I haven’t read his book, but I yack about it a lot anway. I’m watching it right now, I’ll discuss my thoughts when I finish.

Some thoughts before then: Brin, who has a somewhat lefty anti-elitist progressive-populist (by those latter terms I mean he sees the lot of The People having improved over time as the nobility were crushed) streak to him, has suggested that rather than trying to limit government libertarians should seek to make it transparent. I have less faith in the people. Letting people know what pork a Congressman puts in makes him more popular with his constituents. He is also worried about gerrymandering, which along with supposedly hacked Diebolds, failed to be anywhere near as crippling to Democrats as they imagined in the 2006 midterms and to debunk another myth do not cause polarization. I think easier access to information in general is good, but I don’t expect it to achieve libertarian goals. When many people hear about the awful things the government does, they cheer.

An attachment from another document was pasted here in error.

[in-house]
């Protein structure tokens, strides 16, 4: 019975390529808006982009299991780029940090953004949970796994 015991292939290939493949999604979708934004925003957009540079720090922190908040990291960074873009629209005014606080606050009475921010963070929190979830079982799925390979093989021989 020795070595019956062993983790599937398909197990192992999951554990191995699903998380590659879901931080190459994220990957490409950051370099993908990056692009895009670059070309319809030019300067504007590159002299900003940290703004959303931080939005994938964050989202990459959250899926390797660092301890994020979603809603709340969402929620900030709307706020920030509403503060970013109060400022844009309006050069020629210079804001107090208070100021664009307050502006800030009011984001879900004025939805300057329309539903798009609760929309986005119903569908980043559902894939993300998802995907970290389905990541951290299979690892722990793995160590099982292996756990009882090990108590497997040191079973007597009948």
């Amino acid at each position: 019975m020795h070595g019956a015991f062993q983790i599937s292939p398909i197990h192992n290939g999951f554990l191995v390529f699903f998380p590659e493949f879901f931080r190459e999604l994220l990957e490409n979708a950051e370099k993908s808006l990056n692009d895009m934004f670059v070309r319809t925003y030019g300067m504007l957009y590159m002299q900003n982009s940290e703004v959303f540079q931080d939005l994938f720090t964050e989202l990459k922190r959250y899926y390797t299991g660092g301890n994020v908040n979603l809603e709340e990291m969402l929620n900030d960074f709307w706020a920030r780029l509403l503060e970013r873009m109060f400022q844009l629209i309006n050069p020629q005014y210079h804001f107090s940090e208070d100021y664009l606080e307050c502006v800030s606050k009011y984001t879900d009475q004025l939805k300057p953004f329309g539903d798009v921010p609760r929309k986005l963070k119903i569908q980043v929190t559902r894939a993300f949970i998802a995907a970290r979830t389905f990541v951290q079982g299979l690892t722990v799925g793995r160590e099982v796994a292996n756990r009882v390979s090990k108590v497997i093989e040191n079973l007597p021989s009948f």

UPDATE: Wow, I would not want to have been in Jim Pinkerton’s position putting up with Brin. A lesser righty would have tried to match the shouting and hyperbole, though I do think Jim dwells a bit too much in the past. For all David’s hatred of the actions of the Bush administration, it turns out (thanks to one of the commenters at bloggingheads) he supported their biggest blunder. Another “libertarian” Iraq hawk of the type Bryan Caplan is puzzling over here.